One of the most significant historical auctions occurred in the year 193 A. when the entire Roman Empire was put on the auction block by the Praetorian Guard.

On 28 March 193, the Praetorian Guard first killed emperor Pertinax, then offered the empire to the highest bidder.

No one likes buying home appliances, there, we said it!

I mean, be honest, the only time you think about them is when you're renovating, or when that old machine packs it in.

In economic theory, an auction may refer to any mechanism or set of trading rules for exchange. In 2007, a Roman-era bronze sculpture of "Artemis and the Stag" was sold at Sotheby's in New York for US$28.6 million, by far exceeding its estimates and at the time setting the new record as the most expensive sculpture as well as work from antiquity ever sold at auction.

For most of history, auctions have been a relatively uncommon way to negotiate the exchange of goods and commodities.

In practice, both haggling and sale by set-price have been significantly more common.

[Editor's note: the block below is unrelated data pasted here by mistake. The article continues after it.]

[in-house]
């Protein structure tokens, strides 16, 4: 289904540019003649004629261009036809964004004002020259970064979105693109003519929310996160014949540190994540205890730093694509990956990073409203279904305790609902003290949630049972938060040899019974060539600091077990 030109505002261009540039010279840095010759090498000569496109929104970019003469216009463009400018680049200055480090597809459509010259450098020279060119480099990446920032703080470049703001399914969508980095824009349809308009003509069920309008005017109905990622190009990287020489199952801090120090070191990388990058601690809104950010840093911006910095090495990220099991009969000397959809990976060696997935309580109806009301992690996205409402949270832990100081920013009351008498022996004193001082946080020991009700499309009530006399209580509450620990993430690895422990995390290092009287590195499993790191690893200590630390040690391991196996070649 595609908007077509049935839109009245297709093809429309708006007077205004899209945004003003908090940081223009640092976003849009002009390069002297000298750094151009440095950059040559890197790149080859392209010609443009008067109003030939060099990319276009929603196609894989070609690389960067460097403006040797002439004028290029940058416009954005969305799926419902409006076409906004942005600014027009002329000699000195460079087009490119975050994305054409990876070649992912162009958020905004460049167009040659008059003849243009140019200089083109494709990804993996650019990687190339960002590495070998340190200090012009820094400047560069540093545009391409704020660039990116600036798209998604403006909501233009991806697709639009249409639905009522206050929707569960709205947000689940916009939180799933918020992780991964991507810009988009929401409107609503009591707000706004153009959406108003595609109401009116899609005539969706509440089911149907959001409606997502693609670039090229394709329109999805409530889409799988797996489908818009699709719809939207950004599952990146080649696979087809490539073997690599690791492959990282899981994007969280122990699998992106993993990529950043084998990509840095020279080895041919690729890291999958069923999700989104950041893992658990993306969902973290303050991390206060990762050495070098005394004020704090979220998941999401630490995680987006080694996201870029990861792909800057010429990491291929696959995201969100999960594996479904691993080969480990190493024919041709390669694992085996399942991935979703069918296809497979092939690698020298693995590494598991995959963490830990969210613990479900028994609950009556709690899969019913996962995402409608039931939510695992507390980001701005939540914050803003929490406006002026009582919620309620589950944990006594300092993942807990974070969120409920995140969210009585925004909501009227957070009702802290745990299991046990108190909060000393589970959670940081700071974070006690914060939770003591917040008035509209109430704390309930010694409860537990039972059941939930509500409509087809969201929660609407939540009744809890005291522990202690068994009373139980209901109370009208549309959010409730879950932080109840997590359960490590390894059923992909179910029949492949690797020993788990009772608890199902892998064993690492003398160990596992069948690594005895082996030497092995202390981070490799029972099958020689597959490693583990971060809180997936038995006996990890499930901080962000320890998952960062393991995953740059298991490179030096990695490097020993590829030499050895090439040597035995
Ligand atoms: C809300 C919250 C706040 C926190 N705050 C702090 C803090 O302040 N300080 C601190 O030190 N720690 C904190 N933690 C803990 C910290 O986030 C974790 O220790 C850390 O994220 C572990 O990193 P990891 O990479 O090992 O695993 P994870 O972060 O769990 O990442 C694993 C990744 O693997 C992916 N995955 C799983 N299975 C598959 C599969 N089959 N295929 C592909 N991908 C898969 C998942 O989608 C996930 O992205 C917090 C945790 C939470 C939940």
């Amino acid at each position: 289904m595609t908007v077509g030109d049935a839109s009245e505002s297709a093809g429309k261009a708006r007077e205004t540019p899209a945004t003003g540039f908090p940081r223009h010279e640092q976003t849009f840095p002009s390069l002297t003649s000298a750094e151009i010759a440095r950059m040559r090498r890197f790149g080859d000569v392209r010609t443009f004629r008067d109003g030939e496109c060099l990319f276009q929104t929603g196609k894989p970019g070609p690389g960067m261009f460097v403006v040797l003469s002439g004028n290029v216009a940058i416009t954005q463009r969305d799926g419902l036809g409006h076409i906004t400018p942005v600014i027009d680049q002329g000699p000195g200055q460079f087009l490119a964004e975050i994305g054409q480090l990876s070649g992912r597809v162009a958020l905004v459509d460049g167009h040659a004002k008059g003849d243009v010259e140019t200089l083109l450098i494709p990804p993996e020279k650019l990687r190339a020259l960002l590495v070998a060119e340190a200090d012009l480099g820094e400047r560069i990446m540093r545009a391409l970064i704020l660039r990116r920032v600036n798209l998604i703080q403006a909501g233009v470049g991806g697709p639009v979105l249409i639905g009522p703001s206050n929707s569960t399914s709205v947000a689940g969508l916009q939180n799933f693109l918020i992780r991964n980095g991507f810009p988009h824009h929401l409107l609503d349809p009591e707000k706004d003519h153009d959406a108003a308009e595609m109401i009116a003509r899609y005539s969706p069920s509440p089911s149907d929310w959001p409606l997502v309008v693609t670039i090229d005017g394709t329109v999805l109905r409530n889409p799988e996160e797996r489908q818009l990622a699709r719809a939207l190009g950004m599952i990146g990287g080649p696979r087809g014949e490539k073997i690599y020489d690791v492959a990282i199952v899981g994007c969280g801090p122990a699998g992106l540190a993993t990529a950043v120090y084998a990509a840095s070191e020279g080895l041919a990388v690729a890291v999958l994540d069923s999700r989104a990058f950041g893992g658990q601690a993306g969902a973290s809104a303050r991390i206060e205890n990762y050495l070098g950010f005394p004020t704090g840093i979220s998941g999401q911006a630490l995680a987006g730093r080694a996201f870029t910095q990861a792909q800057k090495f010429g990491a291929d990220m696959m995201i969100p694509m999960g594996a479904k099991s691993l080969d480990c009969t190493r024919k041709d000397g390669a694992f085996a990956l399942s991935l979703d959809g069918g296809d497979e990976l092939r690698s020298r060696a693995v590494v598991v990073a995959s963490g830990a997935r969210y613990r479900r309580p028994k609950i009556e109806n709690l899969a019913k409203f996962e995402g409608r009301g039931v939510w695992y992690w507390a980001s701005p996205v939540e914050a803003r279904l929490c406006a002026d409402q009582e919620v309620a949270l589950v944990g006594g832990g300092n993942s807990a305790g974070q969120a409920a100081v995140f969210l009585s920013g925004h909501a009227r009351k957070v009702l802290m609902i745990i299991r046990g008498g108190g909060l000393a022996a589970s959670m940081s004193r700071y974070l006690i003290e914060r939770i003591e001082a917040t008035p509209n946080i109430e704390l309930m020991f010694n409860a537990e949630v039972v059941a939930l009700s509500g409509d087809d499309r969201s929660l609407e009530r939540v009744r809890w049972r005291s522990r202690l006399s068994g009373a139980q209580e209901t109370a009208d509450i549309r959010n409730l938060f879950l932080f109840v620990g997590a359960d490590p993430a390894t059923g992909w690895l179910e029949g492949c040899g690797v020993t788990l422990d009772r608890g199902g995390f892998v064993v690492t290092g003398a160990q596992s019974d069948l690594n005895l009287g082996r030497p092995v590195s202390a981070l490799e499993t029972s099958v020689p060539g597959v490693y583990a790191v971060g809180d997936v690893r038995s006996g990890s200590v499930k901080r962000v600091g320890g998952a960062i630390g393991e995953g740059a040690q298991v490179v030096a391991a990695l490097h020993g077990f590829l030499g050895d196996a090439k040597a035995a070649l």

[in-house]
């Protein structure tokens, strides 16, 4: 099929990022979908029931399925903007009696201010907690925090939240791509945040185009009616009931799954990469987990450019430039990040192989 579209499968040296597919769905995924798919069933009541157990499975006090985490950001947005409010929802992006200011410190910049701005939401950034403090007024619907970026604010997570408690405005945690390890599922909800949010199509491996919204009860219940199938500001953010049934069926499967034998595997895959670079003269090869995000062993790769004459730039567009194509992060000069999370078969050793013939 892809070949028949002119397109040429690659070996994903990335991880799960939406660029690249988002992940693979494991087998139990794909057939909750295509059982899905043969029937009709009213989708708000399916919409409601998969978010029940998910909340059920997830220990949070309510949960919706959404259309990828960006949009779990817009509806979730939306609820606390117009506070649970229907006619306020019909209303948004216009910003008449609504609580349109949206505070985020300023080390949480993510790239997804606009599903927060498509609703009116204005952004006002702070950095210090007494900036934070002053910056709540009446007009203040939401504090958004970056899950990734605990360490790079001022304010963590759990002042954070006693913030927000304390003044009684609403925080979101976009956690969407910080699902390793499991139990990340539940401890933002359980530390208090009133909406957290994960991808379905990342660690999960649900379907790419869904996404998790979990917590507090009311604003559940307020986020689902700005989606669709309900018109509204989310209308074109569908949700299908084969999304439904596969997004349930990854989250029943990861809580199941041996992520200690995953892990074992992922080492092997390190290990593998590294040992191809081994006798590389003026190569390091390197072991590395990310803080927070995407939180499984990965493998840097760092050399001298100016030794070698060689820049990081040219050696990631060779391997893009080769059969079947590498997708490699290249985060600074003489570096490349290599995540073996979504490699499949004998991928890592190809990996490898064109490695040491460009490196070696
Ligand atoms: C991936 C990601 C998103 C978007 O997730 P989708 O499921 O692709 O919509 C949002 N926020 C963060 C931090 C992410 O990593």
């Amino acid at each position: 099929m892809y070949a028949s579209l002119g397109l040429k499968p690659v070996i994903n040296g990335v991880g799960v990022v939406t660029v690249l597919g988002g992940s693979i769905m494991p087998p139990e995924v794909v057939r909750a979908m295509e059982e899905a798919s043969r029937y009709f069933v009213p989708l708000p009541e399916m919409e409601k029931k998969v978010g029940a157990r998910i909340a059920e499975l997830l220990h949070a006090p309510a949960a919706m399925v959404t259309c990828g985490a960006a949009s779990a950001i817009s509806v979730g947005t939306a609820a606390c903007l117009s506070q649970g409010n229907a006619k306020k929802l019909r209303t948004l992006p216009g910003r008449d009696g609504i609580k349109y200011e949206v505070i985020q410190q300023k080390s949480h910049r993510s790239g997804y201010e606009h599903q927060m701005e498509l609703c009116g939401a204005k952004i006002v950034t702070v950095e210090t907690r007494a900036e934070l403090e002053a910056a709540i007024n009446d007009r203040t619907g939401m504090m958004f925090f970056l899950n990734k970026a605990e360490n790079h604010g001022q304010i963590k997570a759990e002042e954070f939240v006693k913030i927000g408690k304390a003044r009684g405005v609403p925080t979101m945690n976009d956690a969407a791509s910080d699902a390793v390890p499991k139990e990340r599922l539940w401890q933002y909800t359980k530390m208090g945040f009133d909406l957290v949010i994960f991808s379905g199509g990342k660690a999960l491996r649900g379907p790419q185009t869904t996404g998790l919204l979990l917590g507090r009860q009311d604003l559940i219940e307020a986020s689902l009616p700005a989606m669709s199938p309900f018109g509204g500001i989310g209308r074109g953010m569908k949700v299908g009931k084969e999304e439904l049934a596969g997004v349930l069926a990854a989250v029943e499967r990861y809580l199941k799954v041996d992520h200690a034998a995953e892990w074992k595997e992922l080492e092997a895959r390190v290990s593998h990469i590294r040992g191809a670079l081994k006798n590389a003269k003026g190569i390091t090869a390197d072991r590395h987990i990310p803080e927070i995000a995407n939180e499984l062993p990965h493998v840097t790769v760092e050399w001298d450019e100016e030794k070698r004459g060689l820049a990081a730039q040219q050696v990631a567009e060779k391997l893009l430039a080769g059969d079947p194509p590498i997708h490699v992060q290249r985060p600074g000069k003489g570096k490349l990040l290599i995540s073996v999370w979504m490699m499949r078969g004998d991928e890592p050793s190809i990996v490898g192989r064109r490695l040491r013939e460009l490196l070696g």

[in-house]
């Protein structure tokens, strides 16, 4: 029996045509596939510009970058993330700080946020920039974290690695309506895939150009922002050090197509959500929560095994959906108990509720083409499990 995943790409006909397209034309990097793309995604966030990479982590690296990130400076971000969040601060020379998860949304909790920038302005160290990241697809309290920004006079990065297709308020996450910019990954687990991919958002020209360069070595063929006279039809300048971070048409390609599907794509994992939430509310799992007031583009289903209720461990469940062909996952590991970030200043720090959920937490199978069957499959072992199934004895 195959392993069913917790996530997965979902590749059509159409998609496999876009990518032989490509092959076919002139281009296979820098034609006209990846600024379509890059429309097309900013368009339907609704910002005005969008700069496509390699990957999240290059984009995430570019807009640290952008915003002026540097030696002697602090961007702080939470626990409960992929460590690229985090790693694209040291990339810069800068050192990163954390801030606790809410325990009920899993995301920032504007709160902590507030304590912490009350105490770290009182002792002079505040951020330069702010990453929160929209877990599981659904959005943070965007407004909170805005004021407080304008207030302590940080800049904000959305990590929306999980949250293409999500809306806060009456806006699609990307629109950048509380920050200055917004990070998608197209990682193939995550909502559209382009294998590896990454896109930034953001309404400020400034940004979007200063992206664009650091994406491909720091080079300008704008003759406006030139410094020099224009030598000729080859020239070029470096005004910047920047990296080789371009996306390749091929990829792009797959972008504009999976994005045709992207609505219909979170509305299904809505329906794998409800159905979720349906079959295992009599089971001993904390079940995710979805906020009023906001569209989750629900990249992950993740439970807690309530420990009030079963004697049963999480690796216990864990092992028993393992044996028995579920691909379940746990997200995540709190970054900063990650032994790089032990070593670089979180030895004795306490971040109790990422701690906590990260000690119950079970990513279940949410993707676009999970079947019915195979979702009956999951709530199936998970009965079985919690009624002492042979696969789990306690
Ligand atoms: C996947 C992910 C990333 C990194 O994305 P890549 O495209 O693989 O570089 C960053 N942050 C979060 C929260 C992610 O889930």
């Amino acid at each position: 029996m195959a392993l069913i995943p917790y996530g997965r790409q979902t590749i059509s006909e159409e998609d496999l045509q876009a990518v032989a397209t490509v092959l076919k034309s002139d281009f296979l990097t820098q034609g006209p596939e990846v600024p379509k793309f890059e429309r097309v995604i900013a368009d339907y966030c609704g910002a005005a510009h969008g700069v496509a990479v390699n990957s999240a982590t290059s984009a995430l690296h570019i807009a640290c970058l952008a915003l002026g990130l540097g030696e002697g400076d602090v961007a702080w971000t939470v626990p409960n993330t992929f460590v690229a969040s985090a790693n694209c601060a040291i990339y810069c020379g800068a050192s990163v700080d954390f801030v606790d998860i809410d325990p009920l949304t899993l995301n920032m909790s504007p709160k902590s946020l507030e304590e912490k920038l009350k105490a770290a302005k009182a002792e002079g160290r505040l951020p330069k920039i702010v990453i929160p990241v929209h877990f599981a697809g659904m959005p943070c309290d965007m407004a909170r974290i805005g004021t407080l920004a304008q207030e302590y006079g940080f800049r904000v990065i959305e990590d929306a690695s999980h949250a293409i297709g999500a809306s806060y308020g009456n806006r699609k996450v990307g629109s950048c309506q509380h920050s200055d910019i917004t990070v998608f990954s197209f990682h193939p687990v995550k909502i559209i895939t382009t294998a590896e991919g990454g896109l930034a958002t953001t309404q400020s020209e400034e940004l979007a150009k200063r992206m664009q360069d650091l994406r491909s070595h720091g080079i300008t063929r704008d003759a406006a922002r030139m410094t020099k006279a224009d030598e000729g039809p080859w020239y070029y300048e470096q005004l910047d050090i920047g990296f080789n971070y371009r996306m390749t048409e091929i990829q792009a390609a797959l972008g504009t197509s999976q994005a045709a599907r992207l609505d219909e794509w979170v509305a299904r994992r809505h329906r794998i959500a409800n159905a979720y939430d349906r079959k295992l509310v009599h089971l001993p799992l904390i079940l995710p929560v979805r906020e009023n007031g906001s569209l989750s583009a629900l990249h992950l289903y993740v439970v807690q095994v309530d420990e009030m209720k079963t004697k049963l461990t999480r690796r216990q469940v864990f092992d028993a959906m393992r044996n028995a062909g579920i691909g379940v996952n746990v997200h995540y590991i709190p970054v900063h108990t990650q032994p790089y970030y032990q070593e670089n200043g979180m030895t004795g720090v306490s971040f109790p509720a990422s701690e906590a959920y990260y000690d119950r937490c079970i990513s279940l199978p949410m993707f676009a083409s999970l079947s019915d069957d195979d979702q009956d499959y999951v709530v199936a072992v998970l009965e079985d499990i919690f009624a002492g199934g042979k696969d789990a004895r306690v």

According to Herodotus, in Babylon auctions of women for marriage were held annually.

In a Dutch auction, the auctioneer begins with a high asking price for some quantity of like items; the price is lowered until a participant is willing to accept the auctioneer's price for some quantity of the goods in the lot or until the seller's reserve price is met.

While auctions are most associated in the public imagination with the sale of antiques, paintings, rare collectibles and expensive wines, auctions are also used for commodities, livestock, radio spectrum and used cars.

Then there's the added stress of buying one that's reliable, yet won't break the bank. You see, we’re online only, and this means no expensive storefronts or long queues to manage.